Then I sewed it down as close to the raw edge of the fabric as possible, stretching as I went. When the waistband was all sewn in, I cut off its dangling tail and attached the two ends together permanently. I thought I would just flip the elastic over once when wearing the skirt, to hide it (kind of like the opposite of what cheerleaders do with their Soffe shorts), but the fabric was too lightweight and bulged too much at the top.
So I stretched and pinned again, this time working on the outside, and sewed the waistband to the bottom edge of the elastic band on  the outside.

Zoom in and you can see the two lines of stitches, one that's only visible on the inside, and the second one, that's visible on the outside as well.

Now I realized I had gotten so gung-ho about actually adding the waistband, that I had neglected to rinse the dye out of it, which would surely lead to laundry disasters farther down the road. I was hesitant about this part, certain that I would end up discoloring the skirt, but the other option was to remove the painstakingly made waistband.

So I turned the dress upside-down in my bathtub and liberally ran water over the waistband, letting the tub fill up as I went. Then I swished the fabric around in the water to allow more dye to rinse out. There was still some dye coming out when I quit, but I wasn't about to kneel over the bathtub forever. I pulled the skirt out and set it in the window to dry. None of the dye transfered to the skirt, thank goodness.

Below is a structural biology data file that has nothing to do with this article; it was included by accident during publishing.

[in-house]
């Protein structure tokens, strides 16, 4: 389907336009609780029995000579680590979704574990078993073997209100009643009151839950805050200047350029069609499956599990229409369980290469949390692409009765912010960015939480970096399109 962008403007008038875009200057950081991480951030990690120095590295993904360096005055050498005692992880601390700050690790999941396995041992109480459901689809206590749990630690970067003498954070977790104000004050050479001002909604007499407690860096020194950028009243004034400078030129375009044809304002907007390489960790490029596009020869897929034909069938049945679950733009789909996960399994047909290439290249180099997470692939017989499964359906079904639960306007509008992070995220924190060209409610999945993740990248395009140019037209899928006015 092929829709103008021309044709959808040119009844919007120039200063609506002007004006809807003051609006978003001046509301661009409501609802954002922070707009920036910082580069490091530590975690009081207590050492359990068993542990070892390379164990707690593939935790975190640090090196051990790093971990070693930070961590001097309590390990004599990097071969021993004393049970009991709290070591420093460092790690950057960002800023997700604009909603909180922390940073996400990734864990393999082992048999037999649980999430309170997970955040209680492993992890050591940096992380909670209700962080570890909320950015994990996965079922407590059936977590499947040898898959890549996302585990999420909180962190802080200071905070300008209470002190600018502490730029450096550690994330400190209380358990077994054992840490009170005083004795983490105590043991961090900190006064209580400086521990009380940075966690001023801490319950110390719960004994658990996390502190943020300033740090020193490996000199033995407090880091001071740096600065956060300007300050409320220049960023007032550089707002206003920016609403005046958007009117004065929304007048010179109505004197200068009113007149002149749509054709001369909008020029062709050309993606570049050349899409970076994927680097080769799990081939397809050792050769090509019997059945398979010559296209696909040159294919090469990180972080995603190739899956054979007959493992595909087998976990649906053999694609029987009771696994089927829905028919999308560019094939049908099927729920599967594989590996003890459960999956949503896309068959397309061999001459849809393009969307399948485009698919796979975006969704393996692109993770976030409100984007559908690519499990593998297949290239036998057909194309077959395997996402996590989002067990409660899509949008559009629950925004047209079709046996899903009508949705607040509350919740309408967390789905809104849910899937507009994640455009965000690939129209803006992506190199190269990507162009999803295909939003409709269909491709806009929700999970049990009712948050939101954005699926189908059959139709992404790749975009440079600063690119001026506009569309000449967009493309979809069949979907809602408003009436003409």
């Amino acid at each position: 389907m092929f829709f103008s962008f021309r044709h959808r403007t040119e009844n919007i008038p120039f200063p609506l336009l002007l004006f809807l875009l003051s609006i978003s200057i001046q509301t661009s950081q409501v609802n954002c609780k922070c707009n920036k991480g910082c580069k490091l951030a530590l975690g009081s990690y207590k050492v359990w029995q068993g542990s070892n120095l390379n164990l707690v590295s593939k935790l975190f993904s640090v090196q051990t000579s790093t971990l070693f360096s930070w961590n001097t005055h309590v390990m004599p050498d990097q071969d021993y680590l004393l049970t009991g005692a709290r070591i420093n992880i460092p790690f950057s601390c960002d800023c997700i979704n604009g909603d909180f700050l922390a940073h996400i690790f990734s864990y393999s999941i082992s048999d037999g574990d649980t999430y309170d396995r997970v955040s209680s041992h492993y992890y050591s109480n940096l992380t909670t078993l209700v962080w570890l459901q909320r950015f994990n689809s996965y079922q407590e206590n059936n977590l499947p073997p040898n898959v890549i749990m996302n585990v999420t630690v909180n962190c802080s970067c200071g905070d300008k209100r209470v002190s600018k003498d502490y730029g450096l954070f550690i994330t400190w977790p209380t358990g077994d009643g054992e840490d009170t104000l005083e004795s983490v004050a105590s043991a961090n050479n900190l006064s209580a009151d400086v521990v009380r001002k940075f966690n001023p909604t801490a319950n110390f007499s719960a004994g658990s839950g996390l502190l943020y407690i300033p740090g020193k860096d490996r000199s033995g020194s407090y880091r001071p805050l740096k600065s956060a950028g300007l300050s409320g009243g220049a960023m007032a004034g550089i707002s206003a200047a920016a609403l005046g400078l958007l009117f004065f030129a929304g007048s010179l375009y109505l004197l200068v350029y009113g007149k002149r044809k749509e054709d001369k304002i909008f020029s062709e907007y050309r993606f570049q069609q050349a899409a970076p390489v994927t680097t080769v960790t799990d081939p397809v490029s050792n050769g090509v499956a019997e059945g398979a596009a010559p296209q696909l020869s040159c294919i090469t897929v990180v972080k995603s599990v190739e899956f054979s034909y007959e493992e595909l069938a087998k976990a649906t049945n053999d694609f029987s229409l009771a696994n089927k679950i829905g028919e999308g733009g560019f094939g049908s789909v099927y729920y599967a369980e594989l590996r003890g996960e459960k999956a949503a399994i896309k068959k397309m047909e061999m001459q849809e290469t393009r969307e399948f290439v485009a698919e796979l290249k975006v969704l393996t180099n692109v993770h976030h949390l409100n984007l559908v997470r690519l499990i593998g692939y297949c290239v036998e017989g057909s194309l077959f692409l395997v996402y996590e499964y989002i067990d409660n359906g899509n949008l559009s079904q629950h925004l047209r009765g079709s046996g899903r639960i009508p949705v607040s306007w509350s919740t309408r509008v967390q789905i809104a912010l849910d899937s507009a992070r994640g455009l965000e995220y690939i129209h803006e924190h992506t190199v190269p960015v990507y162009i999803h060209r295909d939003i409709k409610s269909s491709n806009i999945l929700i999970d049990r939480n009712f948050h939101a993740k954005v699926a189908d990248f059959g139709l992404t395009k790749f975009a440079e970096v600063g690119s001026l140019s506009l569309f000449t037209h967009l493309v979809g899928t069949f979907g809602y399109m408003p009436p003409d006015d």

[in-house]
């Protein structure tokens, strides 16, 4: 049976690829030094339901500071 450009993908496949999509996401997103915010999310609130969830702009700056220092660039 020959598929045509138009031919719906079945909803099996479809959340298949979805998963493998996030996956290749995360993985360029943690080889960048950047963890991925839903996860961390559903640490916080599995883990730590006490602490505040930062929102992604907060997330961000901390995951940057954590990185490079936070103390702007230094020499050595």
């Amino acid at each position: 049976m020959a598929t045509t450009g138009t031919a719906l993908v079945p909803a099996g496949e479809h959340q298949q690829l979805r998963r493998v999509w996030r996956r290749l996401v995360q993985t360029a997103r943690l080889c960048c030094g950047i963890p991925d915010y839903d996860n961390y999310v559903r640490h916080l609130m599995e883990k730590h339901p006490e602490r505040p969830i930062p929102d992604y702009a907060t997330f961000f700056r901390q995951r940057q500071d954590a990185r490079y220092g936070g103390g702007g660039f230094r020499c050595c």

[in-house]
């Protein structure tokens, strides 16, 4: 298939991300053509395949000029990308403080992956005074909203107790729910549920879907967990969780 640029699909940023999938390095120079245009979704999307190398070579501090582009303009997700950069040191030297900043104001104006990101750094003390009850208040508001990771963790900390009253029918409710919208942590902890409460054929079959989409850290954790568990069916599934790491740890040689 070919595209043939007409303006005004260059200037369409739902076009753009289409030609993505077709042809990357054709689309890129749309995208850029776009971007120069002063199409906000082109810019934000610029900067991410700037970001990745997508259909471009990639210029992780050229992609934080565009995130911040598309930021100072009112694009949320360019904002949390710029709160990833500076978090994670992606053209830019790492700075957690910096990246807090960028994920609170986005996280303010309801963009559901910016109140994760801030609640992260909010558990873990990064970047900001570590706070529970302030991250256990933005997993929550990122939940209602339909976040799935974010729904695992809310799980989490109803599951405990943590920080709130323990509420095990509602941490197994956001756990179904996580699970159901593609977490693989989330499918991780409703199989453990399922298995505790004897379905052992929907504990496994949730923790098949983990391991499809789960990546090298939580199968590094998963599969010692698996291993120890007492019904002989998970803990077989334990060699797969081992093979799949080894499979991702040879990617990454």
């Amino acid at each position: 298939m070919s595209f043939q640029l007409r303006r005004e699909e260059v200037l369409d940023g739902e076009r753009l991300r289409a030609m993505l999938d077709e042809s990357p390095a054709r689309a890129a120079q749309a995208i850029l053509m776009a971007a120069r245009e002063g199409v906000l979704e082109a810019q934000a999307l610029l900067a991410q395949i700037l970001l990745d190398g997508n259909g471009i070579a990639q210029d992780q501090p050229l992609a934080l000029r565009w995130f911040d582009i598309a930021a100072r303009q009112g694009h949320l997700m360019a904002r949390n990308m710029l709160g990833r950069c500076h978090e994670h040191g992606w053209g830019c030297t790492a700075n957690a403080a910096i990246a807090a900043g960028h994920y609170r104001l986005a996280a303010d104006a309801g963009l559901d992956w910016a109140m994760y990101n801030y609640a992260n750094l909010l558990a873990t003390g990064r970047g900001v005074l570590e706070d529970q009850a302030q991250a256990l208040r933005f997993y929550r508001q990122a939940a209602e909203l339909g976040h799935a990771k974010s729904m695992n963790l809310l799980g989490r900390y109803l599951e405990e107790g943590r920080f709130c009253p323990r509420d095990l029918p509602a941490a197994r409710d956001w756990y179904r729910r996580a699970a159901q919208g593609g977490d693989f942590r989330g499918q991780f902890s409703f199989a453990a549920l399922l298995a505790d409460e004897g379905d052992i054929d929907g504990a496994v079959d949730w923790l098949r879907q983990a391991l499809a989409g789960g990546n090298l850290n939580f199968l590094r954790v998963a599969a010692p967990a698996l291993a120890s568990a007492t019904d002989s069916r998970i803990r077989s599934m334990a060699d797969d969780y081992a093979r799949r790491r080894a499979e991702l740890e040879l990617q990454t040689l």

Weeks had gone by, and I still hadn't come up with a liner or found a skirt that looked good underneath this one. So I found a dusky pink dress in my costume box, one that had never looked good, and decided to sacrifice it to the fashion gods, lopping the bodice off and keeping the skirt.

Since I'd already sewn the waistband up, my objective in adding the liner was to not create any more visible seams. There was a little bit of exposed elastic remaining on the underside of the waistband, so I decided to attach the liner there.

Leaving the skirt and liner right side out (just the way they would be when actually wearing), I put the liner inside the skirt with its top edge poking out.

Then I turned the waistband over so the exposed elastic was on the outside.